Tutu History

Hey, Dancers!

When you’re talking about the art of gracefully moving your body to a rhythm (or lack thereof), it’s very important that the attire you select will allow for the freedom of movement you require to perform your art. From leotards to tights and capris to ballet slippers, there are many items of dance wear to consider, but of all the countless options available, none are so iconic as the tutu.  Hardly recognizable were the original tutus.

Tutus have become an essential part of the ballet scene with a world of different styles and alterations. They have been made of materials such as tarlatan, muslin, silk, gauze, nylon, and a material called tulle—the most commonly used material at one time. Nobody knows quite where this flashy dance skirt got its appropriately flashy name, but it’s theorized to have derived from the word ‘tulle’, the material from which it was made.

In the Paris Opera, 1832, a ballet dancer by the name of Marie Taglioni debuted a gauzy white skirt that cut off at her ankles and, thanks to its bell shape, allowed for the freedom of movement she needed to perform. It was made by French designer of the Romantic Period, Eugene Lami.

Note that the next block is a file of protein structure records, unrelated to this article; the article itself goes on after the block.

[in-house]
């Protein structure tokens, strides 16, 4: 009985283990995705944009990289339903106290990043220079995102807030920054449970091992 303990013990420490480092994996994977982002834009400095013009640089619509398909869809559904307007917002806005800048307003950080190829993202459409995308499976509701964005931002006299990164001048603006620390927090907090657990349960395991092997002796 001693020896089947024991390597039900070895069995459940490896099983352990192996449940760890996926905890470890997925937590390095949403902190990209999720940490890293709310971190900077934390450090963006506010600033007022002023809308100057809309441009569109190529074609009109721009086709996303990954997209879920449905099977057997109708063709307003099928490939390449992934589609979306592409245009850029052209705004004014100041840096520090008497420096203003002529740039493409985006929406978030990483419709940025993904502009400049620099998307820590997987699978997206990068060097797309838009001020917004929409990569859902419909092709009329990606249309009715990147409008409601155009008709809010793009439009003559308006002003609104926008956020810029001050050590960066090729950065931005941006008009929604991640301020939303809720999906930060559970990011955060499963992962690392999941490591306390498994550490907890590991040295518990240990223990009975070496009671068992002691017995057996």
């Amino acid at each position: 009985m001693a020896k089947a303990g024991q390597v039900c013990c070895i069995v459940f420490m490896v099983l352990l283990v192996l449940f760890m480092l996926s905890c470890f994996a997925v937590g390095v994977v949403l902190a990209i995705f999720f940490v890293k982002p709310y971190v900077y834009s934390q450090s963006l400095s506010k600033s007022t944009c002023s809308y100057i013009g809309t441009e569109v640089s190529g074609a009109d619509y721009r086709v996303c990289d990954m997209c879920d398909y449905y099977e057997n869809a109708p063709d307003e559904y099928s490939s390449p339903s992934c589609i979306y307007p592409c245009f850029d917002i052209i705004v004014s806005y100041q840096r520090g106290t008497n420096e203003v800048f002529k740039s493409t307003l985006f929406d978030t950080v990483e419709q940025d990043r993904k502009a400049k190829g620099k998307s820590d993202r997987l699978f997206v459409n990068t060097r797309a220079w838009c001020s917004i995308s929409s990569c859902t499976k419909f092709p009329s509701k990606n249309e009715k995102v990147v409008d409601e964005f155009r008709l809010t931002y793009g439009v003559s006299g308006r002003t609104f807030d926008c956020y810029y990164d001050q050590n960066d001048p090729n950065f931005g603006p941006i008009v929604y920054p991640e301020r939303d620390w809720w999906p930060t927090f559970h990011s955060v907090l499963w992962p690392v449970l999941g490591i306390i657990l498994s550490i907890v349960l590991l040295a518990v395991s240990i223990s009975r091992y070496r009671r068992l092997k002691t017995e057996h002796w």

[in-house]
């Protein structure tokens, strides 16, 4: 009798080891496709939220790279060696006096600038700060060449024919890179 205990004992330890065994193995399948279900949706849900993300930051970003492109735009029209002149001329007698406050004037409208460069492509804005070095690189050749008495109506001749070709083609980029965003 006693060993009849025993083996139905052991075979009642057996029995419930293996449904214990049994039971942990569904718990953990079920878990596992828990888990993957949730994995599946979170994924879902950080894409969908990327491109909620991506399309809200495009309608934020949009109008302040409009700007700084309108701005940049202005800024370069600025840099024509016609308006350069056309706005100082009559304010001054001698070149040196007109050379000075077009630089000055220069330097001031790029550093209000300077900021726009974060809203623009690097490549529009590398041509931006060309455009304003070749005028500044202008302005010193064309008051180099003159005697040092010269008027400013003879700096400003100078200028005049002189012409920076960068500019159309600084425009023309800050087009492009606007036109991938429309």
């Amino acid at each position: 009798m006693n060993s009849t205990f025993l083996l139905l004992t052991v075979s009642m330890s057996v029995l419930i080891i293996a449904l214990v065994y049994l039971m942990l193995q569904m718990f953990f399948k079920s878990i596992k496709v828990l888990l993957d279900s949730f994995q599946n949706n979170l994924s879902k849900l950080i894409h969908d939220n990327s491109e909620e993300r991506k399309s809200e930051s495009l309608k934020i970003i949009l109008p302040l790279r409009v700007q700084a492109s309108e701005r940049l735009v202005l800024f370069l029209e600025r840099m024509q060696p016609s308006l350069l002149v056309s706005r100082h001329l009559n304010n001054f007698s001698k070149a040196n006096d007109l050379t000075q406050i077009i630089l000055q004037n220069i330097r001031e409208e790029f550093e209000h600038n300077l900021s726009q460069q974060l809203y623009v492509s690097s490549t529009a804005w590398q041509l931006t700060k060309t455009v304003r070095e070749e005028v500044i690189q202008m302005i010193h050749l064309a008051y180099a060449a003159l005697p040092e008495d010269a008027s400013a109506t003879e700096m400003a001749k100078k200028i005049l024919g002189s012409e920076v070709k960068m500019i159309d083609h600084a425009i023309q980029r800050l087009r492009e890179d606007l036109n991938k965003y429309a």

There have been a number of differeThe tutu we all know and love today.nt takes on the general tutu design since its first creation. Fashion designers from like Cecil Beaton from England, Christian Lacroix from France, and Isaac Mizrahi from the United States have all designed their own look for the tutu. This garment has undergone a number of revisions that have continued to shorten the length until the arriving at the Classical tutu design which reveals the entire leg.

For those who aspire to be a ballet dancer as well, shop Everything Summer Camp to find a tutu for you…uh—yourself. Check it out by clicking right here and, as always, thanks for reading, Camp Fans!

- John

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